"Our pause in service for 10 days was initially met with anger, but when that $200 ended up in people's PayPal accounts, there was a complete turnaround of customer sentiment," she said.
Hyman said the company continues to look for ways to remove friction as part of its CX strategy, and that means continual innovation. This leads to an inevitable push and pull between Hyman and her CTO, who fights for technology, the stability of RTR's infrastructure, systems security and scalability -- sometimes over growth and feature development, she said.
"Where it's my responsibility as the CEO to fight for product innovation, I have an expectation [the CTO] is going to say no, that's the wrong decision to make right now, because we have to shore up this part of our architecture," she said.
"We have to build products in our architecture or logistics or data systems that are flexible and can continue to grow."
Data collection drives personalization, partnerships
Rent the Runway partners with about 700 designers who benefit not only from the exposure to new customers, but also from the data they receive, Hyman said. Users who rent clothing are required to share data about those clothes -- things like how they fit, the quality and other attributes that provide insight into manufacturing and quality, she said.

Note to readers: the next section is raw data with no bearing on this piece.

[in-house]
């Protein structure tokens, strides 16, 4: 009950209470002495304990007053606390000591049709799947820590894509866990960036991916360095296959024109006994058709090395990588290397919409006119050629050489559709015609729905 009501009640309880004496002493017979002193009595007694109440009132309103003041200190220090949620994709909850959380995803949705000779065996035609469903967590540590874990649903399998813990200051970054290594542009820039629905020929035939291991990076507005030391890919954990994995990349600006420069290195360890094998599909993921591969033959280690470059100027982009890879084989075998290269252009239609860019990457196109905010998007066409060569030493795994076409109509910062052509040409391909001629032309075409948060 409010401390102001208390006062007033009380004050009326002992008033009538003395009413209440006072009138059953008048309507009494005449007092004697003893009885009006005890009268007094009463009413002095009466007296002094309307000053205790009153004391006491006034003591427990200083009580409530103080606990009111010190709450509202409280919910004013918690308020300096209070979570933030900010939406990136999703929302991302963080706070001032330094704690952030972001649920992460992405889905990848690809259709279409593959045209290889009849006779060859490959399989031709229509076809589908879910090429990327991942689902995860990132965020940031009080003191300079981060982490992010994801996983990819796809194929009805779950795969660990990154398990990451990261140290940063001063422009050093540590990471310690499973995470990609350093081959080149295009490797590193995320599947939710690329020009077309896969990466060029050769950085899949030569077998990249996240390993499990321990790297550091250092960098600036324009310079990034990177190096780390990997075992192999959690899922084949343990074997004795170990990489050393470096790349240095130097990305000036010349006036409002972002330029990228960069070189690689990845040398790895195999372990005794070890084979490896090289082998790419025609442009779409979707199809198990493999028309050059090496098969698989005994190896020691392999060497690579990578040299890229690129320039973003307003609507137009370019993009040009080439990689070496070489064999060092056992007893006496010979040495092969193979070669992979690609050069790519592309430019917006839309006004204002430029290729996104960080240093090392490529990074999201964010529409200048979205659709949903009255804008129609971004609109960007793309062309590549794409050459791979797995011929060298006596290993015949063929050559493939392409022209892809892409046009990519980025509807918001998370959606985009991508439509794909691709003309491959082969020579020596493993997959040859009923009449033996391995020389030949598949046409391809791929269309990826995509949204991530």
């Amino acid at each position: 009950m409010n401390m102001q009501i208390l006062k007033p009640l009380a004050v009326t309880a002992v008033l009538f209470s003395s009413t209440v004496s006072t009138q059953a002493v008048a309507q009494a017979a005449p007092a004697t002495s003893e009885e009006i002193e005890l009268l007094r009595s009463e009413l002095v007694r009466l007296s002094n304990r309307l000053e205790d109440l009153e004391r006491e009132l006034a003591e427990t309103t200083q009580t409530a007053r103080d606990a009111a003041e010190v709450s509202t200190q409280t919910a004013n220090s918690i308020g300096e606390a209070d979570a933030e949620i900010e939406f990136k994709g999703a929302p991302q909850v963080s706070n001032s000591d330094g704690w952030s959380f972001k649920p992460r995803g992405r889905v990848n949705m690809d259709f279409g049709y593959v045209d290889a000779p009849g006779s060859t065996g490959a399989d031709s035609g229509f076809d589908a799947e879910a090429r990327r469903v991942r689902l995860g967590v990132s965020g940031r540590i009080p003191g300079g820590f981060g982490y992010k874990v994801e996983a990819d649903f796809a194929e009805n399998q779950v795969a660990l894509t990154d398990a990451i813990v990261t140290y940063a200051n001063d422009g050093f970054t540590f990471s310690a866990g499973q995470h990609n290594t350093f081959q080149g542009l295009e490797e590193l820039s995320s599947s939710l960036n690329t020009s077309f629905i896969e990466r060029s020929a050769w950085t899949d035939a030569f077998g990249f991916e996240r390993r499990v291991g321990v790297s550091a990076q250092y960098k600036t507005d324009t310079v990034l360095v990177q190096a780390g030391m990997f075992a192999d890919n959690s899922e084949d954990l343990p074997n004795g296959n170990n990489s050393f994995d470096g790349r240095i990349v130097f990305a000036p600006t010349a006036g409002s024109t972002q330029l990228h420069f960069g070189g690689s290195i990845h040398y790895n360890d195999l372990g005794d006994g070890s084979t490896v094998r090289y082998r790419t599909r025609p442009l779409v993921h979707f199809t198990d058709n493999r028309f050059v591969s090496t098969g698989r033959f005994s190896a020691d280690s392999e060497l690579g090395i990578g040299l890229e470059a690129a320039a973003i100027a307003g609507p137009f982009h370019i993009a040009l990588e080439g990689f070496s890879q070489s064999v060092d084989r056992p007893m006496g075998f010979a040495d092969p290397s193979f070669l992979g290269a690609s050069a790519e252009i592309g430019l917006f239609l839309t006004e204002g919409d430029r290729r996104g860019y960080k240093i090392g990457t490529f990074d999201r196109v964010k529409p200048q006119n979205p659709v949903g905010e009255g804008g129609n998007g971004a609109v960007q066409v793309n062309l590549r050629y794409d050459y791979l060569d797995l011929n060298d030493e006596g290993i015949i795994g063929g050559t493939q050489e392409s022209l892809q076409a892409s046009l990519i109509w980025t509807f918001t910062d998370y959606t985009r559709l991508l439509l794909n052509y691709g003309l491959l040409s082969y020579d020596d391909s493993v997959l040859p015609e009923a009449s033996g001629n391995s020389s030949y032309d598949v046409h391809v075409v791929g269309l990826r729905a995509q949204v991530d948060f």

"Data has historically been available in the fashion industry up to the point of sale. I have data on how people are actually wearing the garment," she said. "The most important part of our relationship with designers has actually become partnering with them and giving them all this data. It's helped them change the way they manufacture the products in the first place, to increase demand and to increase the quality."
The company collects a huge amount of data on each customer -- everything from location to highly personal details such as height, weight, measurements, the formality of her job, her social life and whether users like to cover their arms, Hyman said. All of that gets mapped to RTR's inventory to provide suggestions that are most relevant. It allows the company to deliver a highly personalized storefront to each user, and through machine learning algorithms, the more customers use the service, the more personalized their recommendations become, Hyman said.
"It is entirely based on intelligence; the data is guiding what we buy in the first place and what we show you," Hyman said. "No one is going to use our subscription if they have to spend hours digging through the million and a half options every single time they want to try something new."
That inventory may grow to include clothing not just from designers, but also from other consumers. Hyman said the next phase of Rent the Runway may include peer-to-peer clothing sharing.
"AirBnB has shown that an industry can be disrupted via per-to-peer," Hyman said. "So when I think about what one of the next chapters is going to be, it's not just Rent the Runway offering an unlimited closet, but opening up the closets of millions of people around the world to share with each other in their local communities."